Evidence-Based Inseason Arm Care for Baseball Players

Recently the American Sports Medicine Institute published some fantastic research identifying specific changes in pitchers that may increase risk of an arm injury during the baseball season.

The most important changes have been linked to range of motion in the throwing arm.  At our facility, we identify three changes in measurement as red flags while in season: decreased shoulder flexion, decreased shoulder internal rotation and increasing shoulder external rotation.

We have adopted specific mobility and stability exercises as part of an arm care system that draws heavily on this research.  I will outline how we progress through our most common exercises that drives the best results for players.

 

How to Prevent Loss of Shoulder Flexion

Pitchers will acquire a heavy workload on the lats and low back muscles during the year, especially at the start of the baseball season.  Stiffness in these muscles will contribute to loss of shoulder flexion and the ability to fully reach overhead.

We have players start with lat soft tissue mobilization for 1-2 sets of 10, and then follow with lat isometric liftoffs for 1 set of 5 for 5 second holds.

 

How to Prevent Loss of Shoulder Internal Rotation

More people are now familiar with the concept of pitchers losing shoulder internal rotation from throwing.

This can happen for a variety of reasons, including chronic bony changes in mature throwers over time, and acute changes to the rotator cuff and trunk muscles in pitchers during the season.

This article will not detail the total motion concept, and if you are unfamiliar I would urge you to read articles by ASMI that are readily available online.  Mike Reinold has an excellent article about GIRD and loss of internal rotation in baseball players.

We mandate that all players at our facility have a plan for pre- and post-throwing to prevent negative long-term changes in shoulder range of motion.  Here you will see how we target the posterior shoulder to accomplish this.

We have players start with posterior shoulder mobilization for 1-2 sets of 10, and then follow with the cross-body rotation stretch for 1 set of 10.

How to Prevent Excessive Increase of Shoulder External Rotation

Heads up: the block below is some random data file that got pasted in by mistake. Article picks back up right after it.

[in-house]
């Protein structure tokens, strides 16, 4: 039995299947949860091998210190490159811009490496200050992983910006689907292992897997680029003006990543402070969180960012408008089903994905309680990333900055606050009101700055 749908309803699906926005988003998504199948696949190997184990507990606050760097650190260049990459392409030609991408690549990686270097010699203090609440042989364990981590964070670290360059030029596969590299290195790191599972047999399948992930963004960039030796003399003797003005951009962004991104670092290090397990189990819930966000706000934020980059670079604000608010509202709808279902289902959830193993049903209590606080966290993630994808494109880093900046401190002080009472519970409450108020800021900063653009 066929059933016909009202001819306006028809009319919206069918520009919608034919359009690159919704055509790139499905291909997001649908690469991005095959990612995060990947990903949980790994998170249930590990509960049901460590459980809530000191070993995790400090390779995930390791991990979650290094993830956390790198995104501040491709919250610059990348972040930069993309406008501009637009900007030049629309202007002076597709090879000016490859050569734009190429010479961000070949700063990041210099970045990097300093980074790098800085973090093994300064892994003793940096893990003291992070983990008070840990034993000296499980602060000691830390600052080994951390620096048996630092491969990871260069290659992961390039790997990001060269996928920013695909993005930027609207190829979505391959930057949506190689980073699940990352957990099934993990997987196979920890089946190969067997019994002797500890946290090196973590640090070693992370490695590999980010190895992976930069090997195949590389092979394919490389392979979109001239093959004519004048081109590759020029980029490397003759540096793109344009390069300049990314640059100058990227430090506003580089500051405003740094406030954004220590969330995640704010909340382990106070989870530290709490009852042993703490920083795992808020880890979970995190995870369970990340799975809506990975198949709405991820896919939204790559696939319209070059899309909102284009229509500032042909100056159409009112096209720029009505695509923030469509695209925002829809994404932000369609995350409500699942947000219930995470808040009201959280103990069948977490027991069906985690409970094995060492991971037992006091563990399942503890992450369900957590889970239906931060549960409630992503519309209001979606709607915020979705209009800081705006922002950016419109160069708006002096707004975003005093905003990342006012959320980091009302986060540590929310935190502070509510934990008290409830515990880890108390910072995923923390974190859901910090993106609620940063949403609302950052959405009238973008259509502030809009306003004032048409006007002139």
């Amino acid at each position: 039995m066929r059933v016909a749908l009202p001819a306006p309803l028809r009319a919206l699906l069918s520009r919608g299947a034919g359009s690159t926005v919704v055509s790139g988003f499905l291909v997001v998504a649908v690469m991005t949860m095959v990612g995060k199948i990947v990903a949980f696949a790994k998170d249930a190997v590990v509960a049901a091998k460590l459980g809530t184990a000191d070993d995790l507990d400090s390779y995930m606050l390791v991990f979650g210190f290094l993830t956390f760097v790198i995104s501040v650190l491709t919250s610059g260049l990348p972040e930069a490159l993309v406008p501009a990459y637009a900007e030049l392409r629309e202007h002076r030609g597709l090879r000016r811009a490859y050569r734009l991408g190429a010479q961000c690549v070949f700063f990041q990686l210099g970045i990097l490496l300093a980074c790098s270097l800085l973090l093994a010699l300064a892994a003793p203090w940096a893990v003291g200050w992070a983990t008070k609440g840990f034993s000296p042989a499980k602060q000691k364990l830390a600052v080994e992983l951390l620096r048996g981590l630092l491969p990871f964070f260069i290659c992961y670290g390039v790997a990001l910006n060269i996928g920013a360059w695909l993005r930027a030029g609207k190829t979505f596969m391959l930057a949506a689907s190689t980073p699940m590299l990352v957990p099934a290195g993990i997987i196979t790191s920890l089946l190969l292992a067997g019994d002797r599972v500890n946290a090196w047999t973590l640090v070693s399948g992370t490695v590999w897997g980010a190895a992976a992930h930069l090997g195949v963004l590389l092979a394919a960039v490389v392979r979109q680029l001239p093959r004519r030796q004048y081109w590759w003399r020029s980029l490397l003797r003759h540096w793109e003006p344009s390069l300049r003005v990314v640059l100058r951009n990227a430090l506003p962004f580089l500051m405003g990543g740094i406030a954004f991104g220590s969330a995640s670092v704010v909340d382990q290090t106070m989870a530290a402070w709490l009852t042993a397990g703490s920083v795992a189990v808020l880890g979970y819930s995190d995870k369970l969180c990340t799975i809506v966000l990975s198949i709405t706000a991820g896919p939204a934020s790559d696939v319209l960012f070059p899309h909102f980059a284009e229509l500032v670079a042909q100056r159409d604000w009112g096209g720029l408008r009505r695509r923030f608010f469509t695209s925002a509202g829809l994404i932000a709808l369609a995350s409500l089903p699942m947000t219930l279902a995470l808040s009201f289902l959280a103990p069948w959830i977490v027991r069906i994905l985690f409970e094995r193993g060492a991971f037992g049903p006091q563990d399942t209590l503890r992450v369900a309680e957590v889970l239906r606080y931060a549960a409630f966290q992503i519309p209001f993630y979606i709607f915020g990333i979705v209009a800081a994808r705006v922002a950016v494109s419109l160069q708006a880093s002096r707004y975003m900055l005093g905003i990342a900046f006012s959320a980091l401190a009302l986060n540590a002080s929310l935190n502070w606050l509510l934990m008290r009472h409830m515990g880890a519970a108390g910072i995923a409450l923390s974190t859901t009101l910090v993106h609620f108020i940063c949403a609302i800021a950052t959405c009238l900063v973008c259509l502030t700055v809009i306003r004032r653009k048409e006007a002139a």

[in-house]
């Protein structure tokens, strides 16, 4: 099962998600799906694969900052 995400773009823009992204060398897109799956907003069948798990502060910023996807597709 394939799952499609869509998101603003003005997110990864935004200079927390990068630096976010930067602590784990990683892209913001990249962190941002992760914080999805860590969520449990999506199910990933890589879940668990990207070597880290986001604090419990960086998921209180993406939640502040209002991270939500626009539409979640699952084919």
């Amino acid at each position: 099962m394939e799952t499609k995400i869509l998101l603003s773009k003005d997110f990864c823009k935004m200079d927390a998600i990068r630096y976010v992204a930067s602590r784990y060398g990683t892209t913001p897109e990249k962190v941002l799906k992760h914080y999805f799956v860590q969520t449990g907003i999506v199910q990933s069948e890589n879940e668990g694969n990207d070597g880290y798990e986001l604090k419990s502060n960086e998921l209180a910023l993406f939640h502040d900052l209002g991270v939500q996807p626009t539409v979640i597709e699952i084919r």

Rapid increases in shoulder external rotation have been linked with increased risk of injury in throwers.  This change in external rotation is also correlated with throwing harder, so we should not be surprised by the link between the two.  So how can we encourage our athletes to throw hard while reducing injury risk?

We use data from a recent ASMI weighted ball study that demonstrated an increase of more than 5 degrees of shoulder external rotation during a throwing program is correlated with a risk of arm injury.

Motor control of end-range external rotation and trunk position often decreases with workload and fatigue in our experience.  As a result, we prescribe two of the following exercises to maintain motor control in the layback phase of throwing.

We have players start with half kneeling cuff stabilization for 2-3 sets of 3 for 5 second holds, and then follow with external rotation oscillations for 2-3 sets of 15.

The cuff stabilization drill allows the coach or clinician to progressively load the shoulder based on feel and comfort for each player.

There seems to be a gap in the baseball world between recommendations from research and real-world implementation with players.  I hope this article will provide some ideas for fitness and medical providers to connect the dots and help reduce the epidemic of arm injuries currently plaguing baseball!

Kyle Adams
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Kyle Adams

Adams Performance was established in 2014 to deliver a more comprehensive approach to training athletes. Our approach of combining the best of a sports medicine assessment with an individualized fitness program has been what separates us from other facilities since the start. We predominately work with high school, college and professional baseball players in the Mid-Atlantic region.
Kyle Adams
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